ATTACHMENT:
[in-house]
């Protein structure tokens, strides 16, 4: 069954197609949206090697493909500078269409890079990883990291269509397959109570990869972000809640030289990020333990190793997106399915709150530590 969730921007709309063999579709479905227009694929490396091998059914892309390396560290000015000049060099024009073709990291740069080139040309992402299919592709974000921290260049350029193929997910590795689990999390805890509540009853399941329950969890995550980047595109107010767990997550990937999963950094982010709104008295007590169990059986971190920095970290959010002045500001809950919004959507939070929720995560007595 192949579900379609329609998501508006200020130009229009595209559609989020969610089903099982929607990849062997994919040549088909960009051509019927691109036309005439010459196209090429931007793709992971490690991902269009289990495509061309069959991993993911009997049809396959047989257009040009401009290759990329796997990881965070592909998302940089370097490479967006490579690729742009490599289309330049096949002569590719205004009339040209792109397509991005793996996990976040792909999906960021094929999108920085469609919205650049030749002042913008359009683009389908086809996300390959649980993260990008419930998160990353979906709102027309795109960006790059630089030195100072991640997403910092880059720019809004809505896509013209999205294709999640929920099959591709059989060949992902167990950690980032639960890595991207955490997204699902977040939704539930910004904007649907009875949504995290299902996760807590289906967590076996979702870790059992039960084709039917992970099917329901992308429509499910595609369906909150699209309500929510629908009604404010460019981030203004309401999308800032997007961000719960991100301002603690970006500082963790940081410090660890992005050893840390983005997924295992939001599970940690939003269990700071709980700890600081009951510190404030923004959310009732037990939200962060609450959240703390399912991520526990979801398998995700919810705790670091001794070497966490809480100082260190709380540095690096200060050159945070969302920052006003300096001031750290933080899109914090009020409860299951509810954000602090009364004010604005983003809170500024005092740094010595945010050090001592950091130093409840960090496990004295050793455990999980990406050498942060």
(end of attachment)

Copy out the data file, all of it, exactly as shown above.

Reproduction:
[in-house]
């Protein structure tokens, strides 16, 4: 069954197609949206090697493909500078269409890079990883990291269509397959109570990869972000809640030289990020333990190793997106399915709150530590 969730921007709309063999579709479905227009694929490396091998059914892309390396560290000015000049060099024009073709990291740069080139040309992402299919592709974000921290260049350029193929997910590795689990999390805890509540009853399941329950969890995550980047595109107010767990997550990937999963950094982010709104008295007590169990059986971190920095970290959010002045500001809950919004959507939070929720995560007595 192949579900379609329609998501508006200020130009229009595209559609989020969610089903099982929607990849062997994919040549088909960009051509019927691109036309005439010459196209090429931007793709992971490690991902269009289990495509061309069959991993993911009997049809396959047989257009040009401009290759990329796997990881965070592909998302940089370097490479967006490579690729742009490599289309330049096949002569590719205004009339040209792109397509991005793996996990976040792909999906960021094929999108920085469609919205650049030749002042913008359009683009389908086809996300390959649980993260990008419930998160990353979906709102027309795109960006790059630089030195100072991640997403910092880059720019809004809505896509013209999205294709999640929920099959591709059989060949992902167990950690980032639960890595991207955490997204699902977040939704539930910004904007649907009875949504995290299902996760807590289906967590076996979702870790059992039960084709039917992970099917329901992308429509499910595609369906909150699209309500929510629908009604404010460019981030203004309401999308800032997007961000719960991100301002603690970006500082963790940081410090660890992005050893840390983005997924295992939001599970940690939003269990700071709980700890600081009951510190404030923004959310009732037990939200962060609450959240703390399912991520526990979801398998995700919810705790670091001794070497966490809480100082260190709380540095690096200060050159945070969302920052006003300096001031750290933080899109914090009020409860299951509810954000602090009364004010604005983003809170500024005092740094010595945010050090001592950091130093409840960090496990004295050793455990999980990406050498942060």